Finance

Wells Fargo is raising comp for junior investment bankers, bringing starting salary in line with the $100,000 industry norm for first-year analysts

  • Wells Fargo is raising base compensation for CIB analysts and associates, Insider has learned.
  • First-, second-, and third-year analysts will earn $100,000, $105,000, and $110,000 in base pay, respectively.
  • First-, second-, and third-year associates will earn $175,000, $200,000, and $225,000 in base pay, respectively.

Wells Fargo has become the latest Wall Street bank to raise base compensation for its junior bankers, Insider has learned, following Goldman Sachs, Morgan Stanley, and JPMorgan Chase.

America’s third-largest bank by assets will raise base comp for analysts and associates in its corporate and investment bank, a Wells Fargo spokesperson confirmed to Insider.

“We can confirm the adjustment of base pay in certain client-facing positions across the Corporate and Investment Bank, which ensures we remain competitive and aligned with market practices. We are committed to offering compensation that attracts, motivates, and retains talent,” the spokesperson said.

First-year analysts in Wells Fargo’s CIB division will see base comp bumped to $100,000, according to numbers first shared by financial meme account Litquidity.

Second-year analysts will earn $105,000, and third-years will earn $110,000 pre-bonus, the account posted.

The raises are in the amount of $15,000. Previously, first-, second-, and third-year analysts at the bank earned $85,000, $90,000, and $95,000, respectively, according to a source familiar with the situation who requested not to be identified discussing company matters.

Wells Fargo associates are also getting pay bumps, per Litquidity. First, second, and third-year associate base pay will be bumped to $175,000, $200,000, and $225,000, respectively.

These raises are retroactive to July 1st.

Wells Fargo offered analysts and associates special bonsues up to $20,000 in April, Insider reported.

In July, Wells Fargo’s corporate- and investment-banking division reported $1.23 billion in revenue in its second-quarter earnings, down 18% from $1.31 billion in the same quarter last year.

In its earnings report, the bank said that “lower debt capital markets revenue, the impact of lower interest rates, and lower deposit balances” due to its restrictive asset cap were responsible for driving the reduced revenue performance.

Wells Fargo Securities ranks 14th by IPO revenue in the US and does not rank in the top-20 highest revenue producers by M&A, according to Dealogic data.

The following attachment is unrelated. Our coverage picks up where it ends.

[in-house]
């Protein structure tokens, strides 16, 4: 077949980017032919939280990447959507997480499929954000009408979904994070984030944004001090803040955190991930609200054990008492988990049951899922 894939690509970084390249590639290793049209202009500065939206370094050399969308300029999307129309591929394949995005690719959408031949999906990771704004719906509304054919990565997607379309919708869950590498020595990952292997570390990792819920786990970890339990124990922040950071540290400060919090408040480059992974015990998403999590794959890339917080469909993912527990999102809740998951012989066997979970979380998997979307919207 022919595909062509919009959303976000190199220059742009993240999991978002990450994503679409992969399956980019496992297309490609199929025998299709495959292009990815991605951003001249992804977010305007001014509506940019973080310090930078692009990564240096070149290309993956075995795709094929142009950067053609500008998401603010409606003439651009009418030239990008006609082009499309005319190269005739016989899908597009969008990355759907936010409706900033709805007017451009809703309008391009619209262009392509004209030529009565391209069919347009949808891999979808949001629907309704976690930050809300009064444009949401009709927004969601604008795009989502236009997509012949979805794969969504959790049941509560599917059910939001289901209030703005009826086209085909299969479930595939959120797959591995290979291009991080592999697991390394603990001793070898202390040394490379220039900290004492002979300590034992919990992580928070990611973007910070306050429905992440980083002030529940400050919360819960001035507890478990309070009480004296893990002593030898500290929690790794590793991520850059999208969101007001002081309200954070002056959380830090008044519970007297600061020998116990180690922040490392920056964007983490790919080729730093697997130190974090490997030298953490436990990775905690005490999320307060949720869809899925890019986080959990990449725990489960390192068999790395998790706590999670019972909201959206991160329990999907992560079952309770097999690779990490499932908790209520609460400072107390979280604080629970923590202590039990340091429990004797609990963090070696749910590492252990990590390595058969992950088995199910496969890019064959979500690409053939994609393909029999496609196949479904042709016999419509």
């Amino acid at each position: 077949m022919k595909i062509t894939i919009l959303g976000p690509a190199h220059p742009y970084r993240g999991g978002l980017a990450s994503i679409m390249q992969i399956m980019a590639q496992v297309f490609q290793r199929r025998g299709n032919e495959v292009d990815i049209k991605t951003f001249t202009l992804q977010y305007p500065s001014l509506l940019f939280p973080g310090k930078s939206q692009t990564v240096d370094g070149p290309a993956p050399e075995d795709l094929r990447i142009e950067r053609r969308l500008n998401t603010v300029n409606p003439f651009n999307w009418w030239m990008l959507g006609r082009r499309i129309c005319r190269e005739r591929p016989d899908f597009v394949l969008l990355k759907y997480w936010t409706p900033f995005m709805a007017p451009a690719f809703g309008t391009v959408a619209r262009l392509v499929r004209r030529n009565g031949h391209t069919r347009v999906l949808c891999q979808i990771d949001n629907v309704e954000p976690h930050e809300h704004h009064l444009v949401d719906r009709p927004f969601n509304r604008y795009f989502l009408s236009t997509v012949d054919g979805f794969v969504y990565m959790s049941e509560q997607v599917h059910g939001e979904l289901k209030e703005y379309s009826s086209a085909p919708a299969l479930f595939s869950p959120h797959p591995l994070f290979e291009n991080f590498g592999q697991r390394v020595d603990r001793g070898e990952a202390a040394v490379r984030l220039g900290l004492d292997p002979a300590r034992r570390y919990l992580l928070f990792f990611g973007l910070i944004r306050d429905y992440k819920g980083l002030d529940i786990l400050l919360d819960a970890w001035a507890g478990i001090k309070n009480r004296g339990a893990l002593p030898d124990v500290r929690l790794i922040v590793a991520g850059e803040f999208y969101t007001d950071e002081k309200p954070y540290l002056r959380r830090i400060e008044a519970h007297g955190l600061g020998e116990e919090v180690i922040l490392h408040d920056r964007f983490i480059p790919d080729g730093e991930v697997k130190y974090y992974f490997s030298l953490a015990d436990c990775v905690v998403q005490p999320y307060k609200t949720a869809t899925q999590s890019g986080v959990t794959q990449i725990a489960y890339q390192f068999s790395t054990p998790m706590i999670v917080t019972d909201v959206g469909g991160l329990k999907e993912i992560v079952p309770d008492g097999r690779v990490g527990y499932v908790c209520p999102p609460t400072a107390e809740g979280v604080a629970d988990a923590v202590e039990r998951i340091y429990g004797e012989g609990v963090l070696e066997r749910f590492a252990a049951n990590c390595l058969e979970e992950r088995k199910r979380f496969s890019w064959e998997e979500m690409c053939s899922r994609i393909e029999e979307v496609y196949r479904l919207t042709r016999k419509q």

Wells Fargo follows Goldman, JPMorgan, and other competitors

Wells Fargo’s decision to increase salary follows the likes of other large investment banks and reflects that the $100,000 first-year analyst starting salary has rapidly become the industry standard, following pay bumps to that amount by JPMorgan Chase and Citigroup in June.

However, some banks have increased first-year analyst salary beyond $100,000. Goldman Sachs increased first-year analyst comp to “at least $110,000,” Bloomberg reported. Insider first reported that the firm also set second-year analyst salary at $125,000, and first-year associate salary at $150,000.

High levels of junior-banker attrition, burnout, and a tight labor market have conspired to increase the pressure that banks have felt in recent months, while deal volumes remain sky-high.

Morgan Stanley raised salary for first- and second-year investment-banking and global-capital-markets analysts up to $100,000 and $105,000 respectively, Insider first reported.

Separately, Bank of America announced $10,000 raises for analysts and $25,000 raises for associates and VPs, Insider reported in April. A number of other banks, ranging from Barclays to Guggenheim Securities, have also bumped comp.

Check out our full rundown of the investment banks that have increased junior bankers’ paydays this year.

Are you an employee at a financial-services seeing your compensation adjusted — or not? Contact reporter Reed Alexander via email at ralexander@insider.com, or the encrypted app Signal at (561) 247-5758, with your story. Contact Samantha Stokes via email at sstokes@insider.com, on Signal at 646-389-7866, or direct message on Twitter @stokessamanthaj.

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